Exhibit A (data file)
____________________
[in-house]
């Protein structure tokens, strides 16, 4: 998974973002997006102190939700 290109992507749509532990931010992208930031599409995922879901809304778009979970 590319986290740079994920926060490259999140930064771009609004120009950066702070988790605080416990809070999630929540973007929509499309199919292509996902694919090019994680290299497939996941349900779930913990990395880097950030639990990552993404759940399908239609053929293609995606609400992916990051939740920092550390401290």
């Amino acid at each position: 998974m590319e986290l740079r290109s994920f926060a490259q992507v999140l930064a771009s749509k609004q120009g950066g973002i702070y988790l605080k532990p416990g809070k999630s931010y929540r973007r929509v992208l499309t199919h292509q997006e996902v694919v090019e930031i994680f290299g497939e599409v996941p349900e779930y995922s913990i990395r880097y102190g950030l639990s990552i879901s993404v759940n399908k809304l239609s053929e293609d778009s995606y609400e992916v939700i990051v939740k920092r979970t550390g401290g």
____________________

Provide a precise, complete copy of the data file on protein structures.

[in-house]
């Protein structure tokens, strides 16, 4: 998974973002997006102190939700 290109992507749509532990931010992208930031599409995922879901809304778009979970 590319986290740079994920926060490259999140930064771009609004120009950066702070988790605080416990809070999630929540973007929509499309199919292509996902694919090019994680290299497939996941349900779930913990990395880097950030639990990552993404759940399908239609053929293609995606609400992916990051939740920092550390401290």
């Amino acid at each position: 998974m590319e986290l740079r290109s994920f926060a490259q992507v999140l930064a771009s749509k609004q120009g950066g973002i702070y988790l605080k532990p416990g809070k999630s931010y929540r973007r929509v992208l499309t199919h292509q997006e996902v694919v090019e930031i994680f290299g497939e599409v996941p349900e779930y995922s913990i990395r880097y102190g950030l639990s990552i879901s993404v759940n399908k809304l239609s053929e293609d778009s995606y609400e992916v939700i990051v939740k920092r979970t550390g401290g």